Montessori at Home 101: Where to Start? 

The best way to start implementing Montessori at home is to cut yourself some slack. When Dr. Maria Montessori created her terrific education method, the world was a very different place. There were no digital distractions, screens, phones, video games, and social media doing their best to grab your child’s attention.

Still, this doesn’t mean that your aspiration to create a healthy Montessori environment is destined to fail. On the contrary, it only means that you should pace yourself and set realistic expectations. Creating a loving Montessori home is one of the best things you can do for your child, so don’t be afraid of adding your personal touch or a modern twist to the traditional Montessori rules.

A classic Montessori style playroom setup with white shelves and wooden toys.

Even if this means that right now, you can just replace the battery-operated toys with the Montessori ones- it is still a good starting point. If you make a little extra effort and choose Montessori toys by age - you’re already one step closer to your goal.

Let’s start with some basic principles of Montessori and then dive into different ways to make your home more Montessori-aligned.

Montessori Parenting Principles

If there is only one Montessori principle that you can incorporate into your parenting style, let it be this - be a guide, not a leader for your child. The core of the Montessori philosophy is the child. Their quest for independence and growing into their full potential is possible only if they can develop at their own pace.

Adults are not there to be the leaders on this path. They are there to be guides, protectors, enablers, and supporters. This overarching Montessori principle goes hand in hand with some more specific parenting rules. Here are some of them for you to consider.

Put Your Montessori Parenting Glasses On

Take a notebook and a pen, and take some time to observe your home and rethink your parenting decisions and choices. If your child wanted to do things on their own around their home, would they be able to? Can they reach the sink to get some water? Can they wash their hands on their own? How about dressing themselves in the morning?

At this moment, don’t think about their abilities. Think about accessibility. Your home can enable your child to be more independent, or it can be an obstacle on that journey. Think about how you can make the easiest adjustments to your living space. Think pegs for towels hanging lower than usual, mirrors your child can use, and stools and helpers that allow them to reach counters and sinks.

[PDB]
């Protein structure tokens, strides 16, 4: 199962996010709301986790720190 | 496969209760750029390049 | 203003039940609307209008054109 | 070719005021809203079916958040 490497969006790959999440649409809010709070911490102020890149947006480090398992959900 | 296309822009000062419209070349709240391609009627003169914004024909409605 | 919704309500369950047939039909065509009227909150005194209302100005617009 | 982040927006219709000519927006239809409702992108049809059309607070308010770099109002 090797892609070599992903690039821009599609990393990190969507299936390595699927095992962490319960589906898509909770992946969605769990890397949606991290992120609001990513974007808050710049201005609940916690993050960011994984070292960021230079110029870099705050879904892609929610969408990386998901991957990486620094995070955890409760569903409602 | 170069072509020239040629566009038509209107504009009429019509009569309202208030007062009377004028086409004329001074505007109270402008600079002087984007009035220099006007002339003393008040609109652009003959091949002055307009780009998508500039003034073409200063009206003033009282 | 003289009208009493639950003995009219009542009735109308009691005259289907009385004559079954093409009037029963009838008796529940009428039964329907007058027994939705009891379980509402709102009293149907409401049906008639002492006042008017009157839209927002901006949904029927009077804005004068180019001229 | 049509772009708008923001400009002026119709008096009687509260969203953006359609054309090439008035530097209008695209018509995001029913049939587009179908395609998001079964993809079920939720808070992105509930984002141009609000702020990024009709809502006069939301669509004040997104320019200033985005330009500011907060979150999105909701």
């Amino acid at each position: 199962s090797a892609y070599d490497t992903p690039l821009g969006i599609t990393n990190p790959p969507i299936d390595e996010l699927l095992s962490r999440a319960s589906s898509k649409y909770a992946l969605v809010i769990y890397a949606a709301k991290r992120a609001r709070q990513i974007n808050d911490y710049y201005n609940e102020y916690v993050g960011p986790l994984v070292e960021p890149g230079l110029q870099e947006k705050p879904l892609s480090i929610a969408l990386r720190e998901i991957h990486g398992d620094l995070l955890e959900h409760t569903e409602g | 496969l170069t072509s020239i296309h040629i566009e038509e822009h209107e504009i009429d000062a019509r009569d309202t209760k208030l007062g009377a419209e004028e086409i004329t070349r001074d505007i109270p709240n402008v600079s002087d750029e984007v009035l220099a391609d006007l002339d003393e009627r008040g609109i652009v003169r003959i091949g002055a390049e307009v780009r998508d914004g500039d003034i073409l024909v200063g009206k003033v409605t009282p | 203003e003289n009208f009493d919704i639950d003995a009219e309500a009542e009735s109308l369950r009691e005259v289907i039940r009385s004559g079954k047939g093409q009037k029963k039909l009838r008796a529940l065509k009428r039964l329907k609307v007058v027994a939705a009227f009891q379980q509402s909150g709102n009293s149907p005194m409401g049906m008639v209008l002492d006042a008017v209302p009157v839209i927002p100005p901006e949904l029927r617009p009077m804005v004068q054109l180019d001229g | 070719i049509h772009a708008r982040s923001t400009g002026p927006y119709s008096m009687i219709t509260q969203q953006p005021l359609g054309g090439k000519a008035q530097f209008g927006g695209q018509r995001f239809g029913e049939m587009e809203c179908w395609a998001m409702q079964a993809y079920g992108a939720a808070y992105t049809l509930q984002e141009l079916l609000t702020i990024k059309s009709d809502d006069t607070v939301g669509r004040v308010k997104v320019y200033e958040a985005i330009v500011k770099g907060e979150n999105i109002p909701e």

Enable Independence

Once you are done with your home, how about rethinking your own parenting decisions and choices? Are you doing too much for your children? In other words, are you doing for them chores that they are perfectly capable of doing themselves?

Don’t worry if the answer is yes. Almost every caring parent does that, and you’re hardly an exception. Try and be more mindful of that. Your children can surprise you with their ability to take care of themselves.
Asian toddler sitting on a bed and putting his pants on.

Teach Real-Life Skills

The world is a new place for your young ones. What may seem boring to us adults can be exciting for your toddler. A simple thing like making a turkey sandwich can be a real adventure that promotes creativity and independence and teaches your toddler a vital life skill.

Make the most of this unique moment in your child’s life when every chore can be an adventure and every task is a learning experience. Base your learning activities on practical, real-life skills.

Show Rather Than Tell

Teaching by modeling is one of the most effective ways to teach. If you want your children to acquire healthy habits, do certain chores, or participate in different activities - lead by example. Don’t overexplain different actions too much.

Show your child how to tie their laces repeatedly, as many times as needed. Once they start trying it on their own, don’t interrupt or break their focus. If they need your help again, they will ask for it, or you can wait for a good moment to offer it again or simply demonstrate it one more time.

Promote Inner Motivation

Psychology recognizes two types of motivation: intrinsic and extrinsic motivation. Extrinsic or external motivation involves doing things in the hope of reward, avoiding punishment or receiving praise, and achieving another form of recognition that comes from the outside world.

Inner motivation helps focus on the process more than the end result. It inspires people to do things that cause them to feel pleasure and pride. The reward is exclusively the positive feelings that come from within. You should develop intrinsic motivation with your child from an early age.